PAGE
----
A view of life on our farm
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A couple of weeks back we had about what seemed to be non-stop rain for days on end. The farm had become a mud pit. Almost like Spring, but without the flowers, grass, and other plants popping up and sucking up the excess water. So...we had mud, in some places several inches deep.
Just about this time we determined it was time to move the hogs into their winter home attached to the barn.
When we first moved the hogs into the garden for their "Fall tilling excursion," we had all three of them in the same cage. Not so anymore! They grew quite a bit while removing all the old roots and grubs and other bugs from the garden.
We were able to get the first two up onto the trailer wihout a problem. The third one almost broke out of the cage, so we had to wait to move him until we got these two guys settled in. Check out the rooster along for the free ride! He rode in on the trailer all the way from the garden.
We backed the tractor right up into the barn and then...
...unloaded the hogs. A couple of curious hens accompanied the rooster and came out to watch us try to lift, drag, push, and pull the cages down the length of the barn.
It seems we got the hogs moved just in time, for that rain gave way to some snow and we were graced with our first plowable snow of the season. Moving these guys in 4-5 inches of snow would NOT be fun!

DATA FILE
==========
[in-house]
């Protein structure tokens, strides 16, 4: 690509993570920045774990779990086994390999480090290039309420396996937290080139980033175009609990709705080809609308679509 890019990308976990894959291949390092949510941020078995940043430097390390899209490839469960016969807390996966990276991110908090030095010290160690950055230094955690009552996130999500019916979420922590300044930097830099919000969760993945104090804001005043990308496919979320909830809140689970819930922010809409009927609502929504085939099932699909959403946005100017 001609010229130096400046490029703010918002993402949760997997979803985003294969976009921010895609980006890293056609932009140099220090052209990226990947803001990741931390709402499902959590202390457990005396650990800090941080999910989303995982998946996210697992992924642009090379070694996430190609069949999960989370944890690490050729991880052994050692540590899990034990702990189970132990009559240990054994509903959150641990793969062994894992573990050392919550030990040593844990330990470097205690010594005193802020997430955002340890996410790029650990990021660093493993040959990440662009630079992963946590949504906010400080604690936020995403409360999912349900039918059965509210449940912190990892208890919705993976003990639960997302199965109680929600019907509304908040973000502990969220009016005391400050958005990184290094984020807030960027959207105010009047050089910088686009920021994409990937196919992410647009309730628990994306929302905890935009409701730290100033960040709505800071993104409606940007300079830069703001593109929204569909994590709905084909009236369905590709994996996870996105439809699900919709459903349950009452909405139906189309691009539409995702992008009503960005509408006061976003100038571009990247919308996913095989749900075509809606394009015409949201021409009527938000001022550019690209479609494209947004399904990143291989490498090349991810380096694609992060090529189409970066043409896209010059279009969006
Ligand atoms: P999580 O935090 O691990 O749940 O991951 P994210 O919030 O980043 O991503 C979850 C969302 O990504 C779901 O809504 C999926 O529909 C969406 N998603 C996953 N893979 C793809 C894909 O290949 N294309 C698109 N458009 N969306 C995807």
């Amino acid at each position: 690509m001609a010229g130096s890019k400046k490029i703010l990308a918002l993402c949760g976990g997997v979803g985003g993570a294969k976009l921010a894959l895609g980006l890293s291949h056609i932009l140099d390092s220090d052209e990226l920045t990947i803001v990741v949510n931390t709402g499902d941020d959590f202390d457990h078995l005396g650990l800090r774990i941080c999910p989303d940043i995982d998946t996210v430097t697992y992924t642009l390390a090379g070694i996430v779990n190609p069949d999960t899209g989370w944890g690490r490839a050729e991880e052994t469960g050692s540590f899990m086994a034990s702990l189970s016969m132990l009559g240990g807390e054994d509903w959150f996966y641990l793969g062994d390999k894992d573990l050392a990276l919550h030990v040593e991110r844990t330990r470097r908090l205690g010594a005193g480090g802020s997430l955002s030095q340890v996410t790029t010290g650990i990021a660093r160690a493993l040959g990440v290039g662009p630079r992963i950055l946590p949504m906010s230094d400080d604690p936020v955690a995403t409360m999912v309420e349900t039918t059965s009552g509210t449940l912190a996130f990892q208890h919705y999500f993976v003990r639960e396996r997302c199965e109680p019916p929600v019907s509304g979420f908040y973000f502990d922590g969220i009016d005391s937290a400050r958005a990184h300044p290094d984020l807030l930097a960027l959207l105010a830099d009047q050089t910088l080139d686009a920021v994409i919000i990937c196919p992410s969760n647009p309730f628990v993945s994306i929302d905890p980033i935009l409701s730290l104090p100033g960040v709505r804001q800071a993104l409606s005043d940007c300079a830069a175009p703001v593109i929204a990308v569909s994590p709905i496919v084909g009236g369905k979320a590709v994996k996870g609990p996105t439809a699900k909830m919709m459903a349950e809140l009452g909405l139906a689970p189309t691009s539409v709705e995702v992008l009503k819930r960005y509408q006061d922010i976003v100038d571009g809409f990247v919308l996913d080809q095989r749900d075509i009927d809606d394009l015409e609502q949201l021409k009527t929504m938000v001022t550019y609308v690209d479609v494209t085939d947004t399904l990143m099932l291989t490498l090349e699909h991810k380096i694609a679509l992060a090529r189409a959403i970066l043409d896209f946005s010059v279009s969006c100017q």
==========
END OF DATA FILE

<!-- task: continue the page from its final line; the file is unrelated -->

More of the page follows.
Glad to see we got the "thumbs up" from our little supervisor!
Posted by Chris
@ 12:46 PM EST
A while back I was stuck in the mud with my Farmall Cub tractor. I was furiously running the throttle up and down, back and forth trying to get enough momentum to break free and get the tractor moving forward instead of downward into the mud. I eventually drove out (with the help of some come-alongs), but I had bent the throttle rod slightly. I thought that I could bend it back, but when I tried the throttle adjusting lever that connects the rod to the governor broke off. Ooops!
The solution at the time was a washer and some cold welding compound. I used J-B Weld, which seems to always do the trick. The first two photos show the piece with the welded washer.
This worked for a while, but I knew that I had to get in there and put a new piece in before the snow starts to fall and before it gets too cold to want to mess around with small parts under the hood of an antique tractor.